Friday, March 28, 2014

Leaving Chennai

I am taking off on the next phase of my India adventure today after lunch.  I am not normally a lover of cities, especially big, noisy, chaotic cities.  But for whatever reason, Chennai has captured my heart.

There are usually quite a few people out on the beach at sunrise.  Days start early here because once the sun is up, it's too hot to be out unless absolutely necessary.

The sunrise over the Bay of Bengal; the women in brightly colored saris, kurtas and salwars;  the men in plaid veshtis with striped shirts; the bougainvillea; the people people people everywhere, walking in the streets; the cows, dogs, goats, emus;  the beautiful houses; the piles of garbage; religious festivals; temples; political rallies; the street vendors; the piles of fruits and vegetables on carts everywhere;  the colorful flower vendors outside every temple; families of four all on one motorcycle; the kolams outside every house.

The waves pounding;  people speaking the kings English with the distinctive Indian accent;  people speaking Tamil; dogs barking; horns honking, honking, honking all the time;  chanting here at home and in the distance; ceiling fans whirring;  crows cawing; the squeak of the gate out front opening and closing; the zoom zoom of motorcycles; the putt putt of autorickshaws; 

The wonderful smells wafting from Indrani's magic kitchen; the ocean; fresh mangos; autorickshaw exhaust; the cow shelter down the street from us; 

These have been the sights, sounds and smells of home for me these last three months.  I will miss them.

The puja room.  Sheela does a morning ritual here each day.

On the terrace, chanting the Yoga Sutras with Ravi.

Sheela and I enjoying the sunset breezes at the beach, while Pravin and Shruti look at the shells they've collected.

My best attempt at a kolam so far.  I need some practice.

In about 15 second, Indrani drew this crow.  Crows are always given the first rice anytime rice is served, usually every lunchtime.  It is symbolic of feeding one's ancestors.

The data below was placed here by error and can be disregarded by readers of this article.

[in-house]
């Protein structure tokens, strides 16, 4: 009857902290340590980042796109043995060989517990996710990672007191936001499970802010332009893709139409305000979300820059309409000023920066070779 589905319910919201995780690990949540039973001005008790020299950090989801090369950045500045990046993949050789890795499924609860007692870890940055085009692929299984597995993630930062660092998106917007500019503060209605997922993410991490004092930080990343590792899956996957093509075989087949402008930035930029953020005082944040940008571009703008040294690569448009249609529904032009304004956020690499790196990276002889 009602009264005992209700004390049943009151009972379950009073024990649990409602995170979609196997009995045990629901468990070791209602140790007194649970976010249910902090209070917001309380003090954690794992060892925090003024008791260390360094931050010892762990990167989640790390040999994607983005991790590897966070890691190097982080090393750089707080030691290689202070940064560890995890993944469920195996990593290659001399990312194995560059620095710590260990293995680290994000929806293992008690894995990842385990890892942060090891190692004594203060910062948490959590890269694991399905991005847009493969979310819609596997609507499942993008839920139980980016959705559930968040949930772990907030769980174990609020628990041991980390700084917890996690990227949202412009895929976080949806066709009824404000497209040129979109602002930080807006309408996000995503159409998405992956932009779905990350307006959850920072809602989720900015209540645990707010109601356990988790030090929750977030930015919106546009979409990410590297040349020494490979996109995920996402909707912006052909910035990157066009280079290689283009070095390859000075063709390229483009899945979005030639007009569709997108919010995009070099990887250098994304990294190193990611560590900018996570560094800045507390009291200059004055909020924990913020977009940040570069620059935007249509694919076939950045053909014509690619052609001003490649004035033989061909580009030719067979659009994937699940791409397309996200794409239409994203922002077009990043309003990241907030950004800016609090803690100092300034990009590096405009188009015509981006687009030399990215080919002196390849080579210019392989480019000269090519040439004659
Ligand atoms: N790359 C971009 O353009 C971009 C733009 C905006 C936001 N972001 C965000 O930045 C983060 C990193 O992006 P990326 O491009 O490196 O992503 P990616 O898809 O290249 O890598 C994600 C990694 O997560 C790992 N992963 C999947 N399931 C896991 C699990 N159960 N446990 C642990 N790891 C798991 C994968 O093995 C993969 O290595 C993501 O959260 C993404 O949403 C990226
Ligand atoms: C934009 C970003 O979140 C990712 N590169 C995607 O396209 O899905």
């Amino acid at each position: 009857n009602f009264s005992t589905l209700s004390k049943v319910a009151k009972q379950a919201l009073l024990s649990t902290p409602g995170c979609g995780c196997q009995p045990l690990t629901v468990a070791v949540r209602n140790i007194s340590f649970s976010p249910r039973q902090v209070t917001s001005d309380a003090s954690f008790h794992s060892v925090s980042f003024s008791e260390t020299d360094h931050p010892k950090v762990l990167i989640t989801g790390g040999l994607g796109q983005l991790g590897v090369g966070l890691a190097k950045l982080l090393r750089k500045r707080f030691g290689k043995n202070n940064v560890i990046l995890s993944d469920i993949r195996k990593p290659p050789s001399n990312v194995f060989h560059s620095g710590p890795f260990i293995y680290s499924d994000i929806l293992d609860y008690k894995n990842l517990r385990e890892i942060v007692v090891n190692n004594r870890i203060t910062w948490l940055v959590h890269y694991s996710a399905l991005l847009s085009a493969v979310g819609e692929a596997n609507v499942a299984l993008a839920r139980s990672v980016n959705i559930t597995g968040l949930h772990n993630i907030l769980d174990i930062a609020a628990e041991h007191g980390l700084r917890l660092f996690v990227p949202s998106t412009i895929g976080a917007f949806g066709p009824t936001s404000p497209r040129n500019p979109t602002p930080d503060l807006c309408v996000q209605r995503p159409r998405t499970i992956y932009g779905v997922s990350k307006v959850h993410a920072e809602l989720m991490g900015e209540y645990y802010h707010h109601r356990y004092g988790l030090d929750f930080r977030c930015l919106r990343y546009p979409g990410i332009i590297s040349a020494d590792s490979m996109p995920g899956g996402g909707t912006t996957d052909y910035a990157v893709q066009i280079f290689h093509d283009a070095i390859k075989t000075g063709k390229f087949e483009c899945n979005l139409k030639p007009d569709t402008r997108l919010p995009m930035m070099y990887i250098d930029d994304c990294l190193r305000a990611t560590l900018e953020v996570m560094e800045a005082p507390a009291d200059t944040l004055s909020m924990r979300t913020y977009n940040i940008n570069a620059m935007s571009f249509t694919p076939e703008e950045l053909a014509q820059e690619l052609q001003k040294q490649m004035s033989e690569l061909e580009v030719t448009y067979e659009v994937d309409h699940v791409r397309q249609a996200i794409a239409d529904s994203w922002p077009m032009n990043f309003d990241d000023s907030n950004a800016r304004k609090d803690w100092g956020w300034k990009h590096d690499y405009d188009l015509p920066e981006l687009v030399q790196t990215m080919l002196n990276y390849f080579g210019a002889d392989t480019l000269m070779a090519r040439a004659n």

One of the many constructions sites I pass on my morning walk.  Many have these dummies hanging out front, which kind of freaked me out at first.  Ravi said they are hung to keep away even spirits.

The construction workers, usually whole families, live in the shelter of the home they are building.  I often saw their laundry drying in the morning.  Ravi said these families are often farm workers who come to the cities when the seasonal farm work dries up.

This fellow does all the mending for families in the area.  His treadle sewing machine sits on the corner just down the street from us.

The rooftop vegetable garden at Lalitha and Kannon's lovely home.  The solar panels provide most of the energy they need.

Yep, that's what it says.  Dizzied World.

Just down the street is VGP Universal Kingdom.

Outside HeyMath!  Where Sheela works.

I don't know how they do it.

Stringing flowers to be used as a temple of offering.

Fresh fruits and vegetables are everywhere and most are quite inexpensive.

This is beachfront property.  There is a family who lives here.  I suspect their home will soon be torn down to make way for one of the big new homes being built in this area.

Like this one just down the street.  It has been decorated for the first night.  A puja is done when the house is ready, and people spend their first night in the house.

I think it must get hot sitting in the middle.

I will miss the bright colors.

I will miss the cultural events....

and the quirky storefronts.